the internal array elements via the class object. For example:

Matrix a = new Matrix(10,10);

a[1][1] = 6;

Is this possible? How can I simulate a two dimensional array using a
class in c++? Thanks

-Andre
There is no operator[][], there is only the operator[]. You can do
what you want with a proxy class, something like this

class Proxy
{
public:
double operator[](int j) const;


const double&
double& operator[](int j);
};

class Matrix
{
public:
const Proxy operator[](int i) const;


^^^^^
const Proxy & and
Proxy operator[](int i);


Proxy& will have better performance, plus, you can have the
proxyclass save a reference to your data matrix-row and I would make this class inside the Matrix namespace to avoid name collisions with other
Proxy classes for different multi-dimensional arrays.
};

References combined with inline functions will have improved performance, since there will be no copy-constructor and destructor calls, less
overhead.

Jul 19 '05 #10

P: n/a
"John Harrison" <jo*************@hotmail.com> wrote in
news:bi************@ID-196037.news.uni-berlin.de:

First of all, sorry for being late, I was at vacation...
If you return a reference, then you have to have an object to refer
to. Where do you propose to store that object? Of course, in your Matrix class your object should be stored. I think its well known
that this scheme is impossible to implement correctly and safely. See
for instance Effective C++ by Scott Meyer who gives all the various
flawed possibilities a good going over.
I'm sorry, but I haven't read this book.
Unless of course you have some code that shows differently ...


So what's wrong with e.g. this:
#include <iostream>
#include <ostream>

#include <vector>

template <int rows,int cols> class Matrix
{
private:
double mat[rows][cols];
public:
class Proxy {
private:
Matrix* m;
int row;

friend class Matrix;

void SetRow(int r)
{ row = r;}

void SetMat(Matrix* matrix)
{ m = matrix;}

public:
Proxy() {}

const double& operator [](int i) const;
double& operator [](int i);

};

friend class Proxy;
private:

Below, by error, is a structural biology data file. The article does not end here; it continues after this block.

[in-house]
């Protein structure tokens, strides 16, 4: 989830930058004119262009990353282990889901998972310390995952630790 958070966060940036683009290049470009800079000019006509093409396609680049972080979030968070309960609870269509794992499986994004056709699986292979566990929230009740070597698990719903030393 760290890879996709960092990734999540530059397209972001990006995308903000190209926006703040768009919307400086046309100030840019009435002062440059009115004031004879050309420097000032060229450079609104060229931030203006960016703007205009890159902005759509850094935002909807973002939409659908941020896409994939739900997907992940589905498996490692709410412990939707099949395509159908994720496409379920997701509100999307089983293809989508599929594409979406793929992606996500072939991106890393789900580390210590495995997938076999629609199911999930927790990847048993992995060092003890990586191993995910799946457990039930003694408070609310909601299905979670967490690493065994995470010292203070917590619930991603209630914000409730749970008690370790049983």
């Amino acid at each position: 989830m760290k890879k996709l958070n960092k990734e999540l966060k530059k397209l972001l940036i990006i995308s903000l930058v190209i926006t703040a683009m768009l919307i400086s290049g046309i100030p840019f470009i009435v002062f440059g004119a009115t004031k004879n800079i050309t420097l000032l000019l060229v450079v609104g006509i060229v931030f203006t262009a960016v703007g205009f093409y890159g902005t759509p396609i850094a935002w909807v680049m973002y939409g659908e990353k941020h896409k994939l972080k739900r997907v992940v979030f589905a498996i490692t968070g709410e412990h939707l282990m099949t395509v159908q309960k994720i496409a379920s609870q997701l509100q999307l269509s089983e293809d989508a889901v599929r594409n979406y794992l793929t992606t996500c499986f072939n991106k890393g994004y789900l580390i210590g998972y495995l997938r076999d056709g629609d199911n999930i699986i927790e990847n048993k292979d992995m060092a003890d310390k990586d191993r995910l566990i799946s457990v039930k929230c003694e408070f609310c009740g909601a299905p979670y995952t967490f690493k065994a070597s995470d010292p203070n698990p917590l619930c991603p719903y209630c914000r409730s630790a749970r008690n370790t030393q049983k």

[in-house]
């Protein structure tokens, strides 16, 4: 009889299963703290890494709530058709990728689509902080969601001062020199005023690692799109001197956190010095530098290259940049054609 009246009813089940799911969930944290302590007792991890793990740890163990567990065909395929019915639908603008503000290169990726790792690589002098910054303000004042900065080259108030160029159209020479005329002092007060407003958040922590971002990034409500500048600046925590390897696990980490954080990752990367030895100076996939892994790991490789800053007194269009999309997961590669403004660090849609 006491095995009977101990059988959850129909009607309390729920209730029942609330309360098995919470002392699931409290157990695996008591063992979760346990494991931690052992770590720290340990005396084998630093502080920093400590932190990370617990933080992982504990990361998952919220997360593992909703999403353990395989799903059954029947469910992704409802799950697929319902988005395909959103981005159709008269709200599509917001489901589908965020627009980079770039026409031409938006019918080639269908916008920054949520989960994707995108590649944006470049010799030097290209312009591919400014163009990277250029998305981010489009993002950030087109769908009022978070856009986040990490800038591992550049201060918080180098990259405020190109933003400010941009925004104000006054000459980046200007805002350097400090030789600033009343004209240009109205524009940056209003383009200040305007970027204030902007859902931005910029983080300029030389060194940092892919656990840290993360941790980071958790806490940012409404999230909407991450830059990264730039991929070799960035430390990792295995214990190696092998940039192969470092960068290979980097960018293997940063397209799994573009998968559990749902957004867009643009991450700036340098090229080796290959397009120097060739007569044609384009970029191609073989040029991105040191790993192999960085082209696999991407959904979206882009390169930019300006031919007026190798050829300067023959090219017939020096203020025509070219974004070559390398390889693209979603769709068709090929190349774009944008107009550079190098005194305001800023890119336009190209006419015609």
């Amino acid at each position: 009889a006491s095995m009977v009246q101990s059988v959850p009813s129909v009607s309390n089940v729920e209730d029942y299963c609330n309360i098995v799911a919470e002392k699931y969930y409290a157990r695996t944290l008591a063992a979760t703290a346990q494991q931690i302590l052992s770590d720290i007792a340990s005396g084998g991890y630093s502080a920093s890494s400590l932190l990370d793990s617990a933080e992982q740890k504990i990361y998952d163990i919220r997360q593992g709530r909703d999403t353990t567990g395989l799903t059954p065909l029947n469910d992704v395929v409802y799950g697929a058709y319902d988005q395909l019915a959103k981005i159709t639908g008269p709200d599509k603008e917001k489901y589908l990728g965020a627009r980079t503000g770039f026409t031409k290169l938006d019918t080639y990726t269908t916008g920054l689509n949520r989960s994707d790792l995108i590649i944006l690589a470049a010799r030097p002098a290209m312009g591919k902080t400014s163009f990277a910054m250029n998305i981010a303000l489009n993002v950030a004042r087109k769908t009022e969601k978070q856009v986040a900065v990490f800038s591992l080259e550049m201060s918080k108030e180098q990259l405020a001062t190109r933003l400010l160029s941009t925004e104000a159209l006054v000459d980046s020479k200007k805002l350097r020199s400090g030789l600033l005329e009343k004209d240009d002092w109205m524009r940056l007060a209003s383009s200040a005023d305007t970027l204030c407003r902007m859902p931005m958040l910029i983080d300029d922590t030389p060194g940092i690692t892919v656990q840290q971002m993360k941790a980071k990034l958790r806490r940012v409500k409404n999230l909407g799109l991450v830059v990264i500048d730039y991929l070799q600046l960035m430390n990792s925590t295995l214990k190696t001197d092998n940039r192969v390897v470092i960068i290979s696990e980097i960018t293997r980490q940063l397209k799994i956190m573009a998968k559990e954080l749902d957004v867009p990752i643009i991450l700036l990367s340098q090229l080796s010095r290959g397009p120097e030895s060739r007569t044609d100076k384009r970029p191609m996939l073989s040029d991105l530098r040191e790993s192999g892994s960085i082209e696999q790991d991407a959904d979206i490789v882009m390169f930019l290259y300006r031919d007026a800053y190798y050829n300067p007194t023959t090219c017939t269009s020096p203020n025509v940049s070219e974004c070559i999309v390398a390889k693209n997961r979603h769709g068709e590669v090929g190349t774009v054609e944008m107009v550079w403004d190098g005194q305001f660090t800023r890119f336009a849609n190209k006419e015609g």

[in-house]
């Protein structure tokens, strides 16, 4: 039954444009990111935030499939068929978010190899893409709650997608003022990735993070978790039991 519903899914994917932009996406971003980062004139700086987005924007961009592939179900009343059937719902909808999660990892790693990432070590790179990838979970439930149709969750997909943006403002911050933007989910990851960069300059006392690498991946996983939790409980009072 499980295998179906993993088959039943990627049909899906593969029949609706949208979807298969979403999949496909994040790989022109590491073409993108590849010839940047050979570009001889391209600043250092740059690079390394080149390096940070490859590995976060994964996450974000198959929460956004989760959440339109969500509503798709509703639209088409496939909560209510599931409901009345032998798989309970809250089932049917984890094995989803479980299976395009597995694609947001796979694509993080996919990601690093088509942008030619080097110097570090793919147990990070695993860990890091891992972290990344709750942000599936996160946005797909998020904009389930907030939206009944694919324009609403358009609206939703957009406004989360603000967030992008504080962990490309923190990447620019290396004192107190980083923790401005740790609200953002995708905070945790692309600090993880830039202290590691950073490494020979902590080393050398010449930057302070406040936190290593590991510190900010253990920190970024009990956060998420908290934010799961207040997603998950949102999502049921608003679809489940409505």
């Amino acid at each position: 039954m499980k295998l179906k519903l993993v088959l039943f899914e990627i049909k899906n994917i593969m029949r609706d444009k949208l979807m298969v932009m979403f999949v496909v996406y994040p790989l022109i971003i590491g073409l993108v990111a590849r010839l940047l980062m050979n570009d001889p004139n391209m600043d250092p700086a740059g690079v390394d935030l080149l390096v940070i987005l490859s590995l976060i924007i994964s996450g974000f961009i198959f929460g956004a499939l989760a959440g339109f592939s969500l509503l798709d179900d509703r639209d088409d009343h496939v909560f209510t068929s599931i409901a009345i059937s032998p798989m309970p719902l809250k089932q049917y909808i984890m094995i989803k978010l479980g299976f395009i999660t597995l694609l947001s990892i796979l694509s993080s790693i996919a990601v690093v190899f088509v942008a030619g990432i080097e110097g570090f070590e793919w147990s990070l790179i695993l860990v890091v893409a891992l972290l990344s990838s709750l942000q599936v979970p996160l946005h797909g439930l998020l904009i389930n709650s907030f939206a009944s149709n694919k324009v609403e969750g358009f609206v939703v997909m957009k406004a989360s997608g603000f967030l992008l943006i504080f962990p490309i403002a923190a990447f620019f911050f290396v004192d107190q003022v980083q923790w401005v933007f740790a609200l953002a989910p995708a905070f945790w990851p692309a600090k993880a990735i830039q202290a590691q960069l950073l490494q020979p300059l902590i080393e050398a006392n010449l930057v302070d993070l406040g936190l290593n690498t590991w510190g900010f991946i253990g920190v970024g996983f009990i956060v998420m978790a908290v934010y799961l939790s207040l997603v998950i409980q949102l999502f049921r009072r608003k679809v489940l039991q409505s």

std::vector<Proxy> prox;

public:

Matrix() : prox(rows)
{
for (unsigned int r=0;r<rows;r++)
{
prox[r].SetRow(r);
prox[r].SetMat(this);
}
}

const Proxy& operator[] (int i) const
{
return prox[i];
}

Proxy& operator[] (int i)
{
return prox[i];
}

};

template <int rows, int cols>
const double& Matrix<rows,cols>::Proxy::operator[](int i) const
{
return m->mat[row][i];
}

template <int rows, int cols>
double& Matrix<rows,cols>::Proxy::operator[](int i)
{
return m->mat[row][i];
}

int main()
{
Matrix<4,4> m;

for (unsigned int r=0;r<4;r++)
for (unsigned int c=0;c<4;c++)
{
std::cout << r << " " << c <<std::endl;
m[r][c] = r+c;
}

for (unsigned int r=0;r<4;r++)
{
for (unsigned int c=0;c<4;c++)
std::cout << m[r][c] << " ";

std::cout << std::endl;
}
return 0;
}
Jul 19 '05 #11

P: n/a

"Immanuel Albrecht" <xr*****@gmx.de> wrote in message
news:bi*************@news.t-online.com...
"John Harrison" <jo*************@hotmail.com> wrote in
news:bi************@ID-196037.news.uni-berlin.de:

First of all, sorry for being late, I was at vacation...
If you return a reference, then you have to have an object to refer
to. Where do you propose to store that object?

Of course, in your Matrix class your object should be stored.
I think its well known
that this scheme is impossible to implement correctly and safely. See
for instance Effective C++ by Scott Meyer who gives all the various
flawed possibilities a good going over.


I'm sorry, but I haven't read this book.

Unless of course you have some code that shows differently ...


So what's wrong with e.g. this:
#include <iostream>
#include <ostream>

#include <vector>

template <int rows,int cols> class Matrix
{
private:
double mat[rows][cols];
public:
class Proxy {
private:
Matrix* m;
int row;

friend class Matrix;

void SetRow(int r)
{ row = r;}

void SetMat(Matrix* matrix)
{ m = matrix;}

public:
Proxy() {}

const double& operator [](int i) const;
double& operator [](int i);

};

friend class Proxy;
private:
std::vector<Proxy> prox;

public:

Matrix() : prox(rows)
{
for (unsigned int r=0;r<rows;r++)
{
prox[r].SetRow(r);
prox[r].SetMat(this);
}
}

const Proxy& operator[] (int i) const
{
return prox[i];
}

Proxy& operator[] (int i)
{
return prox[i];
}

};

template <int rows, int cols>
const double& Matrix<rows,cols>::Proxy::operator[](int i) const
{
return m->mat[row][i];
}

template <int rows, int cols>
double& Matrix<rows,cols>::Proxy::operator[](int i)
{
return m->mat[row][i];
}

int main()
{
Matrix<4,4> m;

for (unsigned int r=0;r<4;r++)
for (unsigned int c=0;c<4;c++)
{
std::cout << r << " " << c <<std::endl;
m[r][c] = r+c;
}

for (unsigned int r=0;r<4;r++)
{
for (unsigned int c=0;c<4;c++)
std::cout << m[r][c] << " ";

std::cout << std::endl;
}
return 0;
}


Well you've answered my point
If you return a reference, then you have to have an object to refer
to. Where do you propose to store that object?


by creating a vector of proxys. But that's an overhead for every matrix to
carry around. Arguably its a small amount of space compared to the matrix as
a whole. Whether your method is better than copying the Proxy class as I
suggested would depend on the application I think. In any case, as John
Carson pointed out, this time the proxy class need only be a pointer, which
is better than both our methods.

john
Jul 19 '05 #12